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Re: How to copy/cut and paste files without using modules ?

by Marshall (Prior)
on Oct 20, 2011 at 05:28 UTC ( #932568=note: print w/ replies, xml ) Need Help??


in reply to How to copy/cut and paste files without using modules ?

I just learned I can use unlink to delete files
I think you do not understand how a directory works.

A common misperception is that a file "exists within a directory". No!

A file is a sequence of bits.
A directory entry is a pointer that relates some alphanumeric text to the start of that sequence of bits.

There is a way to have different text values point to the same sequence of bits. Its just that simple.

I am confused as to what you are asking about.

"unlink X;" means literally to disconnect the pointer that the name X describes to a file.

There could be another name 'Y' that points to the same file (which is a sequence of bits on hard disk), 'Y' or 'X' is essentially a starting number of the "nth bit" on the hard drive.

So this does not mean "delete the file" on the disk.

"Unlink" means "disconnect my text pointer to that sequence of bits on the disk".
It is possible for another name to point to the same "file bits".
The storage allocation for the "bits on the disk" will not be freed until there are no more pointers to it in the "directory"

Anyway, please explain your question in more detail!


Comment on Re: How to copy/cut and paste files without using modules ?
Re^2: How to copy/cut and paste files without using modules ?
by ikegami (Pope) on Oct 20, 2011 at 05:58 UTC

    A common misperception is that a file "exists within a directory". No!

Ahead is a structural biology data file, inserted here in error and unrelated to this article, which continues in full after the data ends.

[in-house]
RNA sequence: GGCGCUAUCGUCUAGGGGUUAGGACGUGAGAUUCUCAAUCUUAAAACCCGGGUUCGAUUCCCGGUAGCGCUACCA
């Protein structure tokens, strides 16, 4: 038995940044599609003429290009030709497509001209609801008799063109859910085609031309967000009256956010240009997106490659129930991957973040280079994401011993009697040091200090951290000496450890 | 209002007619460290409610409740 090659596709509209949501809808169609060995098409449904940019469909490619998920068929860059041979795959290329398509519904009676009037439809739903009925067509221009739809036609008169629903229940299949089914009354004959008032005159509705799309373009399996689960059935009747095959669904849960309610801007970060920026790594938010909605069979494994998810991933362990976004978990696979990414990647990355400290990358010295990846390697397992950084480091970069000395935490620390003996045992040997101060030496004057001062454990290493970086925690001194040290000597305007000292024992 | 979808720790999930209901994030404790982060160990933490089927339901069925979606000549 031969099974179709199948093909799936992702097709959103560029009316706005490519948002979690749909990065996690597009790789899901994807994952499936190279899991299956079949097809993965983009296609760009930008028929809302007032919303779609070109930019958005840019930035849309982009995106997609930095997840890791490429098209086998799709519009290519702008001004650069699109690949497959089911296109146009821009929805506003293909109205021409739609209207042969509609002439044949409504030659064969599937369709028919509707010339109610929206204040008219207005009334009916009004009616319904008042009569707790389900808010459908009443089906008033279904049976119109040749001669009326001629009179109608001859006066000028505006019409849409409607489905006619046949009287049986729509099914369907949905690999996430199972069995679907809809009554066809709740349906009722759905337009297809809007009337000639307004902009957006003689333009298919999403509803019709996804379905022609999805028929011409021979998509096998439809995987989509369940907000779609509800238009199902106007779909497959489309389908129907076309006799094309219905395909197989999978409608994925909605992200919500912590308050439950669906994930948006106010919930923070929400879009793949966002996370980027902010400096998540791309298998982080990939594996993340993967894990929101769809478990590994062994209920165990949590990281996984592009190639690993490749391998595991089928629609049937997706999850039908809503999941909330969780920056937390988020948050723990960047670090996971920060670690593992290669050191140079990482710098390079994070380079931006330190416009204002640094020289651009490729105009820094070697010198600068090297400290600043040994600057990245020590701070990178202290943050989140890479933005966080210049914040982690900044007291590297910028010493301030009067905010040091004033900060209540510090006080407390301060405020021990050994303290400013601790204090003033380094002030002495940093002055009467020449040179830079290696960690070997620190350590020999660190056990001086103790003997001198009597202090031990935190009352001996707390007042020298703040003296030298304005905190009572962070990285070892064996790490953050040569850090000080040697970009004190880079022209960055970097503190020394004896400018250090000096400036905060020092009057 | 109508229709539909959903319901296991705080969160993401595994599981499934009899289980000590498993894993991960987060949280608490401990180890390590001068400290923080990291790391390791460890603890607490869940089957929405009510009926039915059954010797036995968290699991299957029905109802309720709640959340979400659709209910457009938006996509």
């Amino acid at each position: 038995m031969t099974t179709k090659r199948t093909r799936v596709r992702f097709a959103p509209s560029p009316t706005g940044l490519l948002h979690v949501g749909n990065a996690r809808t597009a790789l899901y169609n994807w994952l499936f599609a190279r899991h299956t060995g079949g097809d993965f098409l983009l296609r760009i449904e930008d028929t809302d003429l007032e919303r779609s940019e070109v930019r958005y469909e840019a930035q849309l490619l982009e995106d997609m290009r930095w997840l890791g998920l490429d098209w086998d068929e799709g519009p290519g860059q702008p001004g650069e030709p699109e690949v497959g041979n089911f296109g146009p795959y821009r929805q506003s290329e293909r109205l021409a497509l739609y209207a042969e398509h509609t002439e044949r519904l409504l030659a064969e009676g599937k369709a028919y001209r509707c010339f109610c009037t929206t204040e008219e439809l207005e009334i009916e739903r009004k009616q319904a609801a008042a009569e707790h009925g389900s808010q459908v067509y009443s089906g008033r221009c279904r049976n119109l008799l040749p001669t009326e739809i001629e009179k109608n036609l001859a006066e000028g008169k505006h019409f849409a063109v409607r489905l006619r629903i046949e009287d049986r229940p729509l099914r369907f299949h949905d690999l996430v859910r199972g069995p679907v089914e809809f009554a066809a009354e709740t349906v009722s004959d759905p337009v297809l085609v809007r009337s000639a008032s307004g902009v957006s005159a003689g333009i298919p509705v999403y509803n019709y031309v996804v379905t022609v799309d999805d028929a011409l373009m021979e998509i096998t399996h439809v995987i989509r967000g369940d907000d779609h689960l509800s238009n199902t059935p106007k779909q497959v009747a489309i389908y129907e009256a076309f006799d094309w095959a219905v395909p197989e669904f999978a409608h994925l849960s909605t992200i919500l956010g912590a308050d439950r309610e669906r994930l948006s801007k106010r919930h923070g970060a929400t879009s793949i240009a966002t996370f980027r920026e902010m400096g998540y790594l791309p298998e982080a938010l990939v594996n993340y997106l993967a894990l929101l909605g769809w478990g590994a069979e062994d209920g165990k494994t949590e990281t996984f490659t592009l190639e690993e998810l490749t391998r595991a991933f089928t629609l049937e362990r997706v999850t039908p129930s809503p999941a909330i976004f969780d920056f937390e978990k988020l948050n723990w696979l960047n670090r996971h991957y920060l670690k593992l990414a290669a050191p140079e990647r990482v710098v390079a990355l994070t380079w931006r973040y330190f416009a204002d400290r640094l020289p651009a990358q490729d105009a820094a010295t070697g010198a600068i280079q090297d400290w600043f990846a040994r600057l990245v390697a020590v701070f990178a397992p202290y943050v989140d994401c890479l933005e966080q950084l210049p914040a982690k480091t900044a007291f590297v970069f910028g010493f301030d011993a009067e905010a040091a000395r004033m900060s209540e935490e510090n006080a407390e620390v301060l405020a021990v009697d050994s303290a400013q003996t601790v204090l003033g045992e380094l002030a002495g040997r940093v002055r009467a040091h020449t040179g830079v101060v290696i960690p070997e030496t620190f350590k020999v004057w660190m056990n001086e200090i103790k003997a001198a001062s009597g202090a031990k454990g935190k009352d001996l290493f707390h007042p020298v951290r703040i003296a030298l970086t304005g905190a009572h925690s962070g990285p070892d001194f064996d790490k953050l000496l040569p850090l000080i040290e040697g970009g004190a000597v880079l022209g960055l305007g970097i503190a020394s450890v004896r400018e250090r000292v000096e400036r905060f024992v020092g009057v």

That's a whole lot of BS. Stop pretending that directory entries aren't called files.

    unlink: "Deletes a list of files"
    rm: "Remove files or directories"

    You're trying to correct the OP's terminology, yet he's using the same terminology as Perl and GNU.

      That's a whole lot of BS..... If you are going to say BS then I say nonsense!

      I would prefer that we do not use these terms like BS and nonsense. That is not a civilized discussion.

      A directory entry is a name which points to a "set of bits".
      There can be more than one directory entry that points to the same "set of bits".

      "unlink" means disconnect name "x" to a particular set of bits. In Perl lingo, perhaps you could think of it like deleting a hash key. There could be another hash key which points to the same "value".

      Oh, I'm trying to understand...
      Stop pretending that directory entries aren't called files.
      I said that directory entries are pointers to files.
      Unlink-ing a directory entry does not delete the file.
      It just deletes the pointer to the file.
      In this case, the "file" will be "gone" when all references to it are gone. This is the unix file system link count and similar Perl reference counting.

        I said that directory entries are pointers to files.

        Again, stop pretending that directory entries, the pointers, aren't called files. It's BS. It's nonsense. It's whatever other you'd rather I use instead.

        I know how unlink works. It was totally irrelevant the first time, no less the second.

        I would prefer that we do not use these terms like BS and nonsense. That is not a civilized discussion.

        This is a tough situation.

        On the one hand, you yell at the op:

        A common misperception is that a file "exists within a directory". No!

        But this is exactly how it works, despite the actual implementation details.

        A file exists within a folder, that is why they are called files and folders, this is the model .

        So yes, if you're going to yell at someone and correct someone for using the same model everyone is taught, yes, this is bullshit.

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